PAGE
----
Later their mother would try to talk to me as I handed her the fabric wrap she’d sent the baby outside with. I felt my eyes get wet the moment I realized we couldn’t talk, both of us staring uncomprehending at one another a moment before looking down. But even in the language barrier, it was a shared barrier, one we both felt, and the experience of helplessness and vulnerability in that moment similar. Suddenly I wanted to tell her everything she’d need to know to be safe and well.
I stay off the news as much as I can these days, listening to only enough really to be responsible. The world is so often chaos, and politics a form of triage we are poorly navigating.
Still, some of it makes its way to me. And I was struck by the images this week of that white kid from Kentucky facing off with Nathan Phillips, the Native American man singing the songs of his people. I don’t want to get into all the debates out there, most of which are ridiculous to begin with. That this kid gets a voice bothers me deeply.
But still, I wonder if it would have changed things if time could have paused, and for a few moments that kid could have heard Phillips breathing.
What would it take for him to get down underneath all the ignorant stories he’s been told, the feverish rhetoric bordering propaganda and his own pomposity to the basic core facts of existence, that before him stood another human being who was breathing? Another human being who desired to be seen, known, and dignified?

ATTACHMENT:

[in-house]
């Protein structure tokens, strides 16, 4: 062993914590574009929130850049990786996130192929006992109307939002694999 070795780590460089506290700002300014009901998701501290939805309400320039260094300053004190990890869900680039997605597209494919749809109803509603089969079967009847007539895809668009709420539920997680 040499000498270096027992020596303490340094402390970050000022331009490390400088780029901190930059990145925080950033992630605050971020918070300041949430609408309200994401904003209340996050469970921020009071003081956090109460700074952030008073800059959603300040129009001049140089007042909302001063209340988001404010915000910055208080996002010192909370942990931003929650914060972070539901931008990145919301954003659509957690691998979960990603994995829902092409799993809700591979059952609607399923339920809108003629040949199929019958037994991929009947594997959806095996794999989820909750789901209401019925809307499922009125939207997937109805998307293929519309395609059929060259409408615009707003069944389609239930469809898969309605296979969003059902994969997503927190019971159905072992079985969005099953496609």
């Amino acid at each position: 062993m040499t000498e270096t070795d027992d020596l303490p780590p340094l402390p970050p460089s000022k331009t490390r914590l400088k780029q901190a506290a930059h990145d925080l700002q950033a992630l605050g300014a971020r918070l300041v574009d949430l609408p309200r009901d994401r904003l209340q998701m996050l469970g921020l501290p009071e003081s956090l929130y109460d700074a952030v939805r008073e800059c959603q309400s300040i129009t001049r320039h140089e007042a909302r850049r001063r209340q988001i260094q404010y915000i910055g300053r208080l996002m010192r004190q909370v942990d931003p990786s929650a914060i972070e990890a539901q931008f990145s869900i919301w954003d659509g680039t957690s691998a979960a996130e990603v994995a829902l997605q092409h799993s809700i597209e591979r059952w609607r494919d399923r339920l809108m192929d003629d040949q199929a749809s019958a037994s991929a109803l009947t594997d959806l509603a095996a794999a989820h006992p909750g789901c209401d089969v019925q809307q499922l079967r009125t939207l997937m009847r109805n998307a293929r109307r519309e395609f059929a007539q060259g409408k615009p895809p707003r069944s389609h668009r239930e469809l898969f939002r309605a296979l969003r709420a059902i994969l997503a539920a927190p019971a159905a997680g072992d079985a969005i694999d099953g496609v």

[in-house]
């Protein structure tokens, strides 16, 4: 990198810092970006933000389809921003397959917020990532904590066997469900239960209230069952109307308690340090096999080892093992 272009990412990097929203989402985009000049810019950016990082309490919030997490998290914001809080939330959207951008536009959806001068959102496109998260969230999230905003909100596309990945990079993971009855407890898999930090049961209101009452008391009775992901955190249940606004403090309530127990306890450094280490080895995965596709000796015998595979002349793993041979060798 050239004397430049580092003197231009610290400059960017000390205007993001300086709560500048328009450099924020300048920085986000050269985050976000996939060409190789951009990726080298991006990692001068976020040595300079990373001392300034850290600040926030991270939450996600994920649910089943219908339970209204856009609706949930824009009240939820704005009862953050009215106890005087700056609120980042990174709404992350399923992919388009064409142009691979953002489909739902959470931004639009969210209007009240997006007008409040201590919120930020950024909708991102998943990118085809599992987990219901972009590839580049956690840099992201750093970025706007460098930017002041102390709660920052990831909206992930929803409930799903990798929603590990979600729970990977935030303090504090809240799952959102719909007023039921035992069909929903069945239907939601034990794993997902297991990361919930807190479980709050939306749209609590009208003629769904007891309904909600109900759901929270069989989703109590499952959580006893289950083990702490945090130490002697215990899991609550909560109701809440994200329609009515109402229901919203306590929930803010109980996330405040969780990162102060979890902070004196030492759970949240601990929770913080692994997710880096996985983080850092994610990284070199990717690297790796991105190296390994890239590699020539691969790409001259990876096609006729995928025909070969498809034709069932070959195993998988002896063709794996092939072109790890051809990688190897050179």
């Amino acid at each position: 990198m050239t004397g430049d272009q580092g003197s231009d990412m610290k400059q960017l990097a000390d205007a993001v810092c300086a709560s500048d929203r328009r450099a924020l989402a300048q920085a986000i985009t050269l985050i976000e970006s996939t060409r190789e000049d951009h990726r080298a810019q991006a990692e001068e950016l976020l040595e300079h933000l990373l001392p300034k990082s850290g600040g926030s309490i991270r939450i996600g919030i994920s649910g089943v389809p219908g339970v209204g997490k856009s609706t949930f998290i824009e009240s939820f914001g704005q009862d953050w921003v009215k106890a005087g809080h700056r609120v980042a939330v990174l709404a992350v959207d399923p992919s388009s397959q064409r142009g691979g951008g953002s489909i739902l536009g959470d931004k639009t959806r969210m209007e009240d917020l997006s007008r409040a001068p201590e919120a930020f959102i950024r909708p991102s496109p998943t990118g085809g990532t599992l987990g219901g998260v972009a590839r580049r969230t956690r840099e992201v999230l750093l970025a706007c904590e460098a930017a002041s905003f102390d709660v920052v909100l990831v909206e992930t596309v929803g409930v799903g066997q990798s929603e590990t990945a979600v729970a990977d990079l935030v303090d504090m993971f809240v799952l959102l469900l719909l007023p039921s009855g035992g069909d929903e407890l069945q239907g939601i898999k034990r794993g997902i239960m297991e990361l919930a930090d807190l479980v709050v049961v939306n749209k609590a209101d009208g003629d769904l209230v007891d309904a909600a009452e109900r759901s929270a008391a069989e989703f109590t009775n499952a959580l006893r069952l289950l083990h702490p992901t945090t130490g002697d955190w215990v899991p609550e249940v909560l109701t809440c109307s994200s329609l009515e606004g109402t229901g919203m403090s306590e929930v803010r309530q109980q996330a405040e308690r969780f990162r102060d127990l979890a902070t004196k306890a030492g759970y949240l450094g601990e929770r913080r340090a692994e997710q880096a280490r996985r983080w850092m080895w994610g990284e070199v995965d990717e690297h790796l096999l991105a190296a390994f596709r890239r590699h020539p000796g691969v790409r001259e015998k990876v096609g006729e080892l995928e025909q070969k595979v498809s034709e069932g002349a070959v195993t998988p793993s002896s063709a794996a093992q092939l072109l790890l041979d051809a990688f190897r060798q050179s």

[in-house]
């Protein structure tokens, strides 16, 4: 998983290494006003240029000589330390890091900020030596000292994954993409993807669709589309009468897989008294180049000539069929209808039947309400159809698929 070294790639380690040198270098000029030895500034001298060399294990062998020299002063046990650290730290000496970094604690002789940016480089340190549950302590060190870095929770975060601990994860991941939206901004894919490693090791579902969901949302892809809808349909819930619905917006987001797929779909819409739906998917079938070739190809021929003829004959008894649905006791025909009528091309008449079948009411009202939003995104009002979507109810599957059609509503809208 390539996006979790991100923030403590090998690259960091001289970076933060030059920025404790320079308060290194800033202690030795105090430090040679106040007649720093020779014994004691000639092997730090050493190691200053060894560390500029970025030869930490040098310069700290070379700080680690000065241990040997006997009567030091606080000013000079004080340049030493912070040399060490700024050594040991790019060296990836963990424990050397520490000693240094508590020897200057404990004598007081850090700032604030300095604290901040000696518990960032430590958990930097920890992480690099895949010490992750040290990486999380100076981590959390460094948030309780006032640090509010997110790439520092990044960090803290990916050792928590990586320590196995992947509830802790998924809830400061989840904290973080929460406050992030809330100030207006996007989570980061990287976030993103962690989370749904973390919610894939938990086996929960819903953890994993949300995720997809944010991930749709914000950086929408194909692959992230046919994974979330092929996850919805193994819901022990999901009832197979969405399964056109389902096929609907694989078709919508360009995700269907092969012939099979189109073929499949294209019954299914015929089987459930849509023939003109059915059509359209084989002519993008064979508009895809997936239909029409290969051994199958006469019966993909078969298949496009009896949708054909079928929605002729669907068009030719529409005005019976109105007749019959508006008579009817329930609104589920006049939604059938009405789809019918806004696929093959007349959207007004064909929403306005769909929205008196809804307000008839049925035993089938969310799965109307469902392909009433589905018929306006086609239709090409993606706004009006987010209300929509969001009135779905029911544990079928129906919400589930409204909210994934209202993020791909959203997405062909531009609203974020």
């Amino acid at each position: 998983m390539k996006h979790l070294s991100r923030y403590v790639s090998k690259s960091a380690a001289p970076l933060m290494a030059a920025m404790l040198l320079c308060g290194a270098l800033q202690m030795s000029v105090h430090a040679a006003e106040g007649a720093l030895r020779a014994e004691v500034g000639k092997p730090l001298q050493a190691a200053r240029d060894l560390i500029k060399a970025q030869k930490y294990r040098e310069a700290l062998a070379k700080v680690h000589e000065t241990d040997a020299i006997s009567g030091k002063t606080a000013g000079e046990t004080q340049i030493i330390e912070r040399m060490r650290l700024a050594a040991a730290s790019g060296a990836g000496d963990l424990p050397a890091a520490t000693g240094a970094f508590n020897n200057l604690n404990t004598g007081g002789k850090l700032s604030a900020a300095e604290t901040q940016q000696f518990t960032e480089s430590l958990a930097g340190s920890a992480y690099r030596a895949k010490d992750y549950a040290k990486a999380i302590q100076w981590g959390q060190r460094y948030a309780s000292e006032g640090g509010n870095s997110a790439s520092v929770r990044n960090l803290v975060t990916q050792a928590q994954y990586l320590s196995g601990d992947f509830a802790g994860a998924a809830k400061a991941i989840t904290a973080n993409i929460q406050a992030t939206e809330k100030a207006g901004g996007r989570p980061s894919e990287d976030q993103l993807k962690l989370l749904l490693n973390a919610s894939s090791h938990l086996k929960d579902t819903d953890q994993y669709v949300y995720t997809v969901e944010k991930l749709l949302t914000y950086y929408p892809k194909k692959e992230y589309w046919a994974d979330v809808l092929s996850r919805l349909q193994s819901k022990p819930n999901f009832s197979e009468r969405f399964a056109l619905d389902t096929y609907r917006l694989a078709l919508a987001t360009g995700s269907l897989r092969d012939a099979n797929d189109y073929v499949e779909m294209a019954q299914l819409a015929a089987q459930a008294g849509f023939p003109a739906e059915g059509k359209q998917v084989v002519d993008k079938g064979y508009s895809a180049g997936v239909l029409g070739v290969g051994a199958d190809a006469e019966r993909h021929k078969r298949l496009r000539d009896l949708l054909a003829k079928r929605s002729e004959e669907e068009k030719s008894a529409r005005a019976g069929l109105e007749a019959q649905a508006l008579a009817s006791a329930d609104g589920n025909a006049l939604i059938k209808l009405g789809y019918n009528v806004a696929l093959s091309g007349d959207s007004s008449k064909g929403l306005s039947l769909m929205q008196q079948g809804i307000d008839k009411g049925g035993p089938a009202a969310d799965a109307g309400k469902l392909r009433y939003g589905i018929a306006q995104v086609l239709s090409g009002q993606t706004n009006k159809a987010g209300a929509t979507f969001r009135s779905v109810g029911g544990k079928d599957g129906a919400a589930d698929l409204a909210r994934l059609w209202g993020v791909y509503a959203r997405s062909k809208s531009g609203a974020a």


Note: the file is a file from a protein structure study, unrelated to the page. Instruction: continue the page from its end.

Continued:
Could he stop to marvel at the miracle of air taken in, spun quick through the circular system, and then pressed back out through vocal cords into song? What if he could have heard the heartbeat too, seen it in the neck, sensed a pulse of life inside his opponent?
I don’t think he could have. Nothing in his formation has taught him this kind of attention to anything or anyone but himself, and probably not even to himself. Is this a kid who has ever felt a sense of wonder in his own humanity, his own breath even, I wonder? Could feeling wonder, even in himself, change everything?
I’m beginning to wonder this every day now, whether tuning into the breathing of the beings in proximity to us could change us, move us toward awe at the miracle of living, and toward some kind of human connection which would make everything a little less of an emergency, a stand-off, the end of the world.
It sounds dumb, so basic, not worth the effort even, like some trite answer to a world of problems.
But there is a deep tenderness in noticing the breathing of another, almost an intimacy, a recognition of human fragility. We listen for the first breath at birth, and listen for the last breath in the moment of death. But how many others really notice us breathing in the meantime?
In so many practices of prayer, noticing the breath is everything.
Usually though it’s about noticing one’s own breath, which surely is important. But I wonder if noticing the breathing of another could be a certain practice of attention, moving us toward empathy and compassion?
I challenge you, dare you even, for it’s a vulnerable thing and you might be caught. But for this coming week, pay deep enough attention to those around you that you can pray the breathing.